I see that Kevin Leitch of the Left Brain/Right brain blog has given his take on the question of whether or not autism should be cured.
I am glad that Kevin Leitch respects my desire, as a person on the autism spectrum, for a cure if one were available. However, he states that this would be a principle of neurodiversity. Again, he seems rather confused about neurodiversity whose proponents engage in scorn, derision and ridicule of any person on the autism spectrum who wishes a cure for themselves.
This is also someone who has stated that he will only seek a cure for his daughter if she asks him to. His daughter, if I am not mistaken, is nearly completely nonverbal so one wonders how much sense that makes. This is a further problem in his argument in that not everyone can choose whether or not to accept or reject a cure, as a very significant number of persons with autism are nonverbal and can't communicate their desire for or against a cure.
Furthermore, autism is a disorder of childhood whose onset is usually apparent before the age of 36 months (I realize this does not include Asperger's and some other ASD's who manifest themselves later in life). Children younger than 18 don't have the right of consent. Their parents have to make medical decisions for them and as Harold Doherty pointed out to Kev, this compounds the problem further.
The most salient question in this debate, at least in my opinion, is are those who oppose a cure for autism willing to foot the bill for the vast majority of autistics who can't work and are receiving disability or other forms of taxpayer funded assistance. And for the treatments and the methods which Kevin Leitch refers to as helping autistics be the best they can be. At least some autistics who oppose curation live on the dole and receive other services at taxpayer expense. Amanda Baggs (whose diagnosis of autism is questionable) is one of the more well known examples of this. Economist Michael Ganz has shown in various studies that autism is expensive, very expensive. Who pays this expense, oftentimes the taxpayers. Neurodiversity has used hardball tactics to dispute such notions, such as Ari Ne'eman's ad hominem attacks on Mr. Ganz, accusing him of eugenics and baby killing in what is supposed to be a professional government meeting. Joseph of the natural variation blog first gave a 30% employment figure for persons with autism which he could give no actual reference source for and used this to claim this would not be a problem in the future and at some point, we could expect nearly full employment of autistics. Later, he went even further to state that based on the adult prevalence study in the UK with only 19 people that this was merely an urban legend that autistics had a higher rate of unemployment than nonautistics and they were employed and made a living in the same manner as nonautistics.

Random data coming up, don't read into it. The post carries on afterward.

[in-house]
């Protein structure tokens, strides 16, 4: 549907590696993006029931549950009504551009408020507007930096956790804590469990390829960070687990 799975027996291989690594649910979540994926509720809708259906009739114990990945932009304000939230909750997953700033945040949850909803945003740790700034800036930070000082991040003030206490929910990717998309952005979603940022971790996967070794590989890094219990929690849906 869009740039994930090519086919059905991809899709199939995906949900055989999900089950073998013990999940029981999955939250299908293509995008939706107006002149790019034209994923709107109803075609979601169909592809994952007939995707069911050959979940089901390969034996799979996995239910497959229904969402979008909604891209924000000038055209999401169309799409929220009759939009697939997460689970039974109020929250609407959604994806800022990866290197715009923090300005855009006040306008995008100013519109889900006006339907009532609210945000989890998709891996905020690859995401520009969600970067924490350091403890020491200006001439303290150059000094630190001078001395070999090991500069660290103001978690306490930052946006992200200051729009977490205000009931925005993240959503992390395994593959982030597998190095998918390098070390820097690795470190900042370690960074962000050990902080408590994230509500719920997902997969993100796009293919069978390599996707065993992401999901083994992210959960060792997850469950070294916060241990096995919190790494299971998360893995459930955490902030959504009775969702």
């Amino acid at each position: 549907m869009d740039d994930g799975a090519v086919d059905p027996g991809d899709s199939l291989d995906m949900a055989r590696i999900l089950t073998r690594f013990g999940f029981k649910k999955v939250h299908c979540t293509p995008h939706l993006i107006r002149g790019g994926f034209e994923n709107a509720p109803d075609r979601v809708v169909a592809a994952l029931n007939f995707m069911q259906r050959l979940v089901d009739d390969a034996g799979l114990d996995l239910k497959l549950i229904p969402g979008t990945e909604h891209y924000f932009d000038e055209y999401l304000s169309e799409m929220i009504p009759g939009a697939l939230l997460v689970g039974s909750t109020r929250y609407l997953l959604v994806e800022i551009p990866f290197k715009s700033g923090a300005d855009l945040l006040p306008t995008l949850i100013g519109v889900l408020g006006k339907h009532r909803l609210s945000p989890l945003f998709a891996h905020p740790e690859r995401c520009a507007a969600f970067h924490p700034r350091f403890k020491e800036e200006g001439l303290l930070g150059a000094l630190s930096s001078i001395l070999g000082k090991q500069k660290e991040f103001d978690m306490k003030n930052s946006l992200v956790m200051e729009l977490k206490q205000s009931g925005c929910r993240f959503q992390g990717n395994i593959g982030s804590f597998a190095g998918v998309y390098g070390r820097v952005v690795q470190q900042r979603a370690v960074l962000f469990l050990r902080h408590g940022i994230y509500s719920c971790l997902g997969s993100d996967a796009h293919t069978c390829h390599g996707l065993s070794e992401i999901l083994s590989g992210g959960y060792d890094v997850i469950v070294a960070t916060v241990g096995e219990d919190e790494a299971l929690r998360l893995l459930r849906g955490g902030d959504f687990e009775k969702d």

Others have claimed that successful persons with autism such as Bill Gates and Steven Speilberg and their status as billionaires partially cancelled this out, making the net effect of autism's cost to society at least partially moot.
Kev's good buddy Matt Carey (AKA "Sullivan") has been a very vocal proponent of special education and the IDEA law. I wonder If Mr. Carey shares Kev's view about a cure being a bad thing and unnecessary. If so, how does he reconcile this with the fact that the IDEA has cost taxpayers tens of billions of dollars, has jammed the courts,and taken away money for other services financed by local property taxes such as police and fire protection which affect everyone regardless of whether or not they are autistic? Does Carey want to pay for all of these things out of his own pocket in lieu of a cure? So, assuming a cure were available, what right does any autistic person or there caregiver have to refuse a cure? Unless of course they are willing to pay the hundreds of thousands, if not millions of dollars the autistic person will cost society over their lifetime out of their own pocket. I do not believe that an autistic person or their caregiver can have it both ways. That they can refuse a cure or something that will help them function better and continue to be a burden to taxpayers.
I agree with Kev that a cure will be found at some point of time, though most likely not in my lifetime at age 55. It will not be easy though given that Ari Ne'eman can be appointed to various government positions, and rogue scientists such as Laurent Mottron and Isabelle Souleries and Morton Gernsbacher can continue to receive funding from public and private sector sources in spite of working against curing autism. Of course I remember the old Arab proverb, the dogs may bark but the caravan moves on.